Phillip Korkis

Professor Boggs – Comp. & Lit.

March 9, 2004
Emotion Under the Hard Shell
Whether or not God exists is a thought that millions of people ponder
each day. Is there an after life? What happens when I die? In the end of
the Stranger, Meursault meets a chaplain in his jail cell. The chaplain
tries to get Meursault to believe in God and develop some sort of faith
before he dies. However, Meursault won’t listen to him and thinks his
beliefs aren’t worth crap, “He seemed so certain about everything, didn’t
he? And yet none of his certainties was worth one hair of a woman’s head”
(120). Meursault does not believe in God at all, and that’s the reason for
his anger and frustration with the chaplain. He only has a few days before
he dies, and the last thing he wants to listen to a priest preach to him
about believing in God and developing faith.

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As Meursault speaks to the chaplain, he is angry because the chaplain
makes him feel as if he is at loss for something; as if his life in
incomplete because he doesn’t believe in God, “…as if I was the one who’d
come up emptyhanded” (120). Meursault can’t stand listening to the
chaplain talk to him about this because he believes that he is hardly the
one at loss. Meursault is certain about his life, about the decisions he’s
made, and about his inevitable death. Regardless of the fact that what his
life is made of is somewhat feeble, he still knows exactly what his life
is, “Yes, that was all I had. But at least I had as much of a hold on it
as it had on me” (120-121). What has happened in Meursault’s life is
definite and he has no doubts about his life. However, all the certainties
and beliefs that the chaplain claims he has are intangible. These are
blind beliefs that no one can prove are true, and as a result these beliefs
are worthless in Meursault’s eyes. He cannot believe in something he can’t
see because that will drive him nuts. He doesn’t have the heart or mindset
to have faith in God. I believe that Meursault uses the comparison to “a
single hair on a woman’s head” because he is saying that he wouldn’t trade
a single moment with Marie for all the faith in the world. He thinks faith
is a lame concept because it is something that doesn’t even exist in the
real world.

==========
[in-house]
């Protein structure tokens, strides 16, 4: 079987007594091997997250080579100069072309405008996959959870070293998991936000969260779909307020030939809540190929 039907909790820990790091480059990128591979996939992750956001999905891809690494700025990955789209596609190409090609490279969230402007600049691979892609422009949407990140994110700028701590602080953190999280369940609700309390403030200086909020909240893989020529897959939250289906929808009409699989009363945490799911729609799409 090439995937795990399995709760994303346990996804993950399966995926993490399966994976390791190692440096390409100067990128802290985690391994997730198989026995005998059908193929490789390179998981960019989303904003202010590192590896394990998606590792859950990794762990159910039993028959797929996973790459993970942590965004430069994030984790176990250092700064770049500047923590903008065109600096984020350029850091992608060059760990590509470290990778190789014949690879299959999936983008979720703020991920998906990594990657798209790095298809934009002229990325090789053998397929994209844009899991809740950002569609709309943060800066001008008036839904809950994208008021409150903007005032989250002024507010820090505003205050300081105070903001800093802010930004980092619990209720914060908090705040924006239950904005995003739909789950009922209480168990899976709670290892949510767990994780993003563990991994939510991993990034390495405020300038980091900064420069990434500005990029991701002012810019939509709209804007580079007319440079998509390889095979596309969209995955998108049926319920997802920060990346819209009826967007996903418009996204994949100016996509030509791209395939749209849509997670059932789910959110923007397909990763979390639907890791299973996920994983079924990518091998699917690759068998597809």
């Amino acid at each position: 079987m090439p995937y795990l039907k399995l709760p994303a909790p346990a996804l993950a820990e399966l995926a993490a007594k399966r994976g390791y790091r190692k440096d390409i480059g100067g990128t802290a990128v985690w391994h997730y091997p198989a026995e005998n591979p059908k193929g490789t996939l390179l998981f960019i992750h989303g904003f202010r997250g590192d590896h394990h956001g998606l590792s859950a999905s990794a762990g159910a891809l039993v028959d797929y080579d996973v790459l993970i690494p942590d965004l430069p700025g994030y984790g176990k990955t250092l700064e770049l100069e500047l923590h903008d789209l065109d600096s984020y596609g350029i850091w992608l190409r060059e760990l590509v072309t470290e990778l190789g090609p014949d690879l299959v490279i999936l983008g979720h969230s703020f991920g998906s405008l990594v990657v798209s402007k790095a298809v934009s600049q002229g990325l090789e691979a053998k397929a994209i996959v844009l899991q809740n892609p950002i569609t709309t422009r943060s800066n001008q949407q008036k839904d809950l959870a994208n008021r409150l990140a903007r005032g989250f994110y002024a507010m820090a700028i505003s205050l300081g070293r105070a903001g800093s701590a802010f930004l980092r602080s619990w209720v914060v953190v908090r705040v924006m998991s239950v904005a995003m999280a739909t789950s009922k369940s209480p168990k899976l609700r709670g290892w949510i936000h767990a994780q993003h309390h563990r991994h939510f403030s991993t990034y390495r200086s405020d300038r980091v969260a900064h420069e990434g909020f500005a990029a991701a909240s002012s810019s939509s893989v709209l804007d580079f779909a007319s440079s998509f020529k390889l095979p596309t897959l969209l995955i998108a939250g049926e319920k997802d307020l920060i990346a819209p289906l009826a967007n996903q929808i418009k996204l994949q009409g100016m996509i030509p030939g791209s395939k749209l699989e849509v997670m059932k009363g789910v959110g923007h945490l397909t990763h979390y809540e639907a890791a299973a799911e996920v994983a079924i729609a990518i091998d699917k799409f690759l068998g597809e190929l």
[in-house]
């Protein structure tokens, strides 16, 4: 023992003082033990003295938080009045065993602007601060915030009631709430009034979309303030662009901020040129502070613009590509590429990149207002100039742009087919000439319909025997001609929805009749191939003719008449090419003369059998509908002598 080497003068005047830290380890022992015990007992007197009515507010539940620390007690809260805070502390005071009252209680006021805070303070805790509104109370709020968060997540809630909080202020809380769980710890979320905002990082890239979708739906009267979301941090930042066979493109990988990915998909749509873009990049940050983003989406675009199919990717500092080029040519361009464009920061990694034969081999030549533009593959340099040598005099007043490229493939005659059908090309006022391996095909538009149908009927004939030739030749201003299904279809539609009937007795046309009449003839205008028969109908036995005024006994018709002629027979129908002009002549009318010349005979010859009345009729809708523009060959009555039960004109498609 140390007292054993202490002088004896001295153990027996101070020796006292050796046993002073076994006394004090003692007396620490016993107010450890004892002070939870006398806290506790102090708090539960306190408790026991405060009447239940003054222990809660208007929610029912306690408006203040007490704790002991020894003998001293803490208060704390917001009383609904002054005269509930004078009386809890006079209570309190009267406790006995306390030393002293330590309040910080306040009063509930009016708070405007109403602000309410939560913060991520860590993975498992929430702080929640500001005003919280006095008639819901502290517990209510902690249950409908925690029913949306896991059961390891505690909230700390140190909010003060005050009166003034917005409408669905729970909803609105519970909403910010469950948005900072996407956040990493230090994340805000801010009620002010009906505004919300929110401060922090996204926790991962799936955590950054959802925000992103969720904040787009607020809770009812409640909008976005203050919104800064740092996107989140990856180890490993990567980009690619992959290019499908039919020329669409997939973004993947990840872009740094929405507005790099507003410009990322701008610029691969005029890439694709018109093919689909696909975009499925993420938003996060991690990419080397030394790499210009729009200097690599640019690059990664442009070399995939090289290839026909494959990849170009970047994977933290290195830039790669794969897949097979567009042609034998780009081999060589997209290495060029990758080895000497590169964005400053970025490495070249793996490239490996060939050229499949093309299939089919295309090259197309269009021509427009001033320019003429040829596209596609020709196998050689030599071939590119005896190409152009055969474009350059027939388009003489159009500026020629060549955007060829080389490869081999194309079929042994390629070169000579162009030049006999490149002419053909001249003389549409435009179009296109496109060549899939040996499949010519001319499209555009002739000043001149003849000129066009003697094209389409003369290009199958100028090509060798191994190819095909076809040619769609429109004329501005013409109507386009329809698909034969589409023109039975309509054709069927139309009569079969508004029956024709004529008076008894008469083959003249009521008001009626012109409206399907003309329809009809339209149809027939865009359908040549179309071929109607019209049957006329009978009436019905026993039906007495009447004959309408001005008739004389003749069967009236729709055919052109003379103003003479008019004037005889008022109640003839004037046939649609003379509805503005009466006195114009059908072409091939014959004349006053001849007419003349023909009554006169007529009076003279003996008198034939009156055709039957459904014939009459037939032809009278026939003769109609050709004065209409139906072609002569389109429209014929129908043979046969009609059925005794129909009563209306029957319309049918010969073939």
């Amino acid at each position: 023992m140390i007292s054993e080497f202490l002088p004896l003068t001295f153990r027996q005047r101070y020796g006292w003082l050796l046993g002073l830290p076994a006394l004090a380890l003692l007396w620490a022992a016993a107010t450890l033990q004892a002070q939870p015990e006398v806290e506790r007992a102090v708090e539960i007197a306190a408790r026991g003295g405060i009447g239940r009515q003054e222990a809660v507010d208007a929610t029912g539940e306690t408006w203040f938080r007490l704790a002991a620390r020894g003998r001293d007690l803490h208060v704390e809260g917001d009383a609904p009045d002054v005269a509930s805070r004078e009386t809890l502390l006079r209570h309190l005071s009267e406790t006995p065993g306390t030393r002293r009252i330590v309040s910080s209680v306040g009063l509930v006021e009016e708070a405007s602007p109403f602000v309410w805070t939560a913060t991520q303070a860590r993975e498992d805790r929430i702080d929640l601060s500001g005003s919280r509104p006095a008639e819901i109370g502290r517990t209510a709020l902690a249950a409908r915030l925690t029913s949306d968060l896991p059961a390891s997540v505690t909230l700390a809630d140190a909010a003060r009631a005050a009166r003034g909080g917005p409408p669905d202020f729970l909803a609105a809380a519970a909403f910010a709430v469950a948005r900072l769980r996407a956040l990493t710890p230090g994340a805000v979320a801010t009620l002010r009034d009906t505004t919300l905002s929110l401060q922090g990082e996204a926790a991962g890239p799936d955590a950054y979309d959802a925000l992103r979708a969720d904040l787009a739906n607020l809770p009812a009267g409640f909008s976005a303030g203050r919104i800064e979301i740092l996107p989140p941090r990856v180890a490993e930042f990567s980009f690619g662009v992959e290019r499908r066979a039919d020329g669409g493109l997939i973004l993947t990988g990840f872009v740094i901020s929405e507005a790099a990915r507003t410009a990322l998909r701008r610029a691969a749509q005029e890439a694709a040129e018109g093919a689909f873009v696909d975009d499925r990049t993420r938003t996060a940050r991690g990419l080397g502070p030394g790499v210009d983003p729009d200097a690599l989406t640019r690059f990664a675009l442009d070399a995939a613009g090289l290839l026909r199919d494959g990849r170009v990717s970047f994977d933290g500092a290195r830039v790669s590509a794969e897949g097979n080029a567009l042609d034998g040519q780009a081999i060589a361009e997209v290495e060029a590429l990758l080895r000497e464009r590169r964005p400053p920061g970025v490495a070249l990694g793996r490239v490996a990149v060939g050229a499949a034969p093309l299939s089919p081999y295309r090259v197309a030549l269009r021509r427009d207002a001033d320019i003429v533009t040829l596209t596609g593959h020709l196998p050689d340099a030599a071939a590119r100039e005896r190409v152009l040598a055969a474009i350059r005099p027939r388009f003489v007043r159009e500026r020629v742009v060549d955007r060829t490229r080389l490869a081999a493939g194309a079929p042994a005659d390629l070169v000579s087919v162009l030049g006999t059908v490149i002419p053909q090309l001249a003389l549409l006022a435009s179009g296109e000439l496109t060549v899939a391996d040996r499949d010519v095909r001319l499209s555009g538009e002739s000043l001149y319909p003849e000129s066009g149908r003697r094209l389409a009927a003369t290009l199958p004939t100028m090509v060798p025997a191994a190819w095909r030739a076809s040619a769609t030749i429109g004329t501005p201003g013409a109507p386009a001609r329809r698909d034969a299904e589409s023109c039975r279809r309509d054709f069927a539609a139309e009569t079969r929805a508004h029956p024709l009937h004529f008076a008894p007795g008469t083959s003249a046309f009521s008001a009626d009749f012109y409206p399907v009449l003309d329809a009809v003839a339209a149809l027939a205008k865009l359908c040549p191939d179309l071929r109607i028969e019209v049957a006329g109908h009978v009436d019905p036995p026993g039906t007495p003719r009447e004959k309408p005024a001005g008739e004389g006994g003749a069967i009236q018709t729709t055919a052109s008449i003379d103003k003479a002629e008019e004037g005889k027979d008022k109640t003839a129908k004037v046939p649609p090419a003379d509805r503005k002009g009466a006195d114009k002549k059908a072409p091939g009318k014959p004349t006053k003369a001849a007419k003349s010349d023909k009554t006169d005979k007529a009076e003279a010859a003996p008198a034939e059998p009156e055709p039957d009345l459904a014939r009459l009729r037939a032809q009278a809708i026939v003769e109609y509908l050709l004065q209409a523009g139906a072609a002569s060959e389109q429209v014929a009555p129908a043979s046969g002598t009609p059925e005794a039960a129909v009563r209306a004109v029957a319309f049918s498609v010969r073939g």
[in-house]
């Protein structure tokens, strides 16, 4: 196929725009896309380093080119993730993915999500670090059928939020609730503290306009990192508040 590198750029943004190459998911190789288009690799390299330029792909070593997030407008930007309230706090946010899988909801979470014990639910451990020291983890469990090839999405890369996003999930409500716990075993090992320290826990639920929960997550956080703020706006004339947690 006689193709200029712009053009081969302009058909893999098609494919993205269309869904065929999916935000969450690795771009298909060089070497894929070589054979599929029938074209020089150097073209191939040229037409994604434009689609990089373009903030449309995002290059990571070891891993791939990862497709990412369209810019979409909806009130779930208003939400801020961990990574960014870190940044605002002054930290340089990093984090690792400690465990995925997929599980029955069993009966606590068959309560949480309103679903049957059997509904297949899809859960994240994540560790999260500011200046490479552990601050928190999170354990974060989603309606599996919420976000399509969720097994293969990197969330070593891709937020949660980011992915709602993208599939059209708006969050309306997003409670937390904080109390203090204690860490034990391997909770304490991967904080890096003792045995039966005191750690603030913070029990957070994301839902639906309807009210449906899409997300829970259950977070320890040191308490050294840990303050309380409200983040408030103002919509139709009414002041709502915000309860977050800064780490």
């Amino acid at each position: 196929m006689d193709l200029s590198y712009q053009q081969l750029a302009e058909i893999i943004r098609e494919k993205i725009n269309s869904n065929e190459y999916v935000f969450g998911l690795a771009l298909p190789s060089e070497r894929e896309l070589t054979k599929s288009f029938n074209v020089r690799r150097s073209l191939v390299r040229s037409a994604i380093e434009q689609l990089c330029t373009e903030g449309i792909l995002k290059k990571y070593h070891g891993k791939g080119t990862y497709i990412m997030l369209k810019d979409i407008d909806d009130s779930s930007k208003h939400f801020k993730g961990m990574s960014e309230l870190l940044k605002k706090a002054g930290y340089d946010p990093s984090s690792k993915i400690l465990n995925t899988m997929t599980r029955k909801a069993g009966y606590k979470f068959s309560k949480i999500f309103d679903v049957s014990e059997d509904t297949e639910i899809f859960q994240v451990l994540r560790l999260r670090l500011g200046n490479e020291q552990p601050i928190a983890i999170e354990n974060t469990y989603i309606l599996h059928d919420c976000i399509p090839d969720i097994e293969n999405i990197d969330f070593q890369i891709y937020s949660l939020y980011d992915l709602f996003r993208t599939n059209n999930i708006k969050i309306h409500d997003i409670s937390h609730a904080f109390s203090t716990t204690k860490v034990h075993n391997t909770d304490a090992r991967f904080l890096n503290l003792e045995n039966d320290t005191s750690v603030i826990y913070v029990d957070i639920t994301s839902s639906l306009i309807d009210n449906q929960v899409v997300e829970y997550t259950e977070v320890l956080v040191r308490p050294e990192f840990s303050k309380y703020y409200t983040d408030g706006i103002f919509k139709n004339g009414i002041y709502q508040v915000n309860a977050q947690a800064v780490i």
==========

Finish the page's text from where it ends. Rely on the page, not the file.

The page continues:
As the chaplain continues to speak to Meursault, attempting to help
him, he gets shut down. Meursault is stubborn and rejects every word out
of the chaplain’s mouth. The chaplain tries to convince Meursault that
human justice does not matter and that divine justice is was what really
matters. Meursault once again denies the chaplain by telling him that he
does not know what divine justice is. Divine justice is nothing but a
figment of the chaplain’s imagination to Meursault. All of the chaplain’s
attempts are futile as Meursault refuses to believe that anything will
happen to him after he dies. Why does Meursault refuse to believe that
there in an afterlife or a God? I believe that in Meursault’s mind, he
cannot see God or some sort of higher being, therefore one must not exist.

The fact of believing in something that you cannot see, hear, or touch is a
scary concept. People have trouble everyday believing in a higher being
because there is no physical evidence that one exists. You never see God,
you never hear God, and you never touch God in your lifetime on Earth.

Meursault is afraid of believing in God because he cannot see him.

Although portrayed to be somewhat of a tough man, I really think that
Meursault is scared. He is scared of commitment, scared of emotion, and
scared of faith. Faith is a scary concept because you can never prove it,
and with a character like Meursault, faith is probably frightening. That’s
the reason that Meursault suddenly starts yelling at the chaplain in his
jail cell:
“Then, I don’t know why, but something inside me snapped. I started
yelling at the top of my lungs, and I insulted him and told him not to
waste his prayers on me. I grabbed him by the collar of his cassock.

I was pouring out on him everything that was in my heart, cries of
anger and cries of joy” (120).

Meursault hates the fact that the chaplain is so certain of all his beliefs
because he knows that doesn’t have the capability to do the same. He finds
certainty in what he has done and what has happened in his life and
believing in God would lead to uncertainty and confusion for Meursault, and
uncertainty is something Meursault cannot handle.

I think that Meursault is truly a weak character under that hard shell
he portrays himself to have. He cannot commit to Marie because he does not
feel true love and it may even scare him. In addition, Meursault can’t
even cry at his own mother’s funeral. He acts as if her death means
nothing to him, which I don’t believe is true at all. I don’t think that
Meursault is this emotionless character that he shows himself to be. He
once had feelings and morals, but he has numbed them because he can’t
handle all the pain and anguish that comes with life.I know that
Meursault is just like every other character with emotions and feelings in
the book because in the end of The Stranger I see his true character come
out, “…for the first time, in that night alive with signs and stars, I
opened myself to the gentle indifference of the world” (122). Meursault
opens up and that numbed emotionless heart of his is revealed. Meursault
is finally able to feel pain, happiness and every other emotion that he
used to see every day through his neighbors in his apartment building.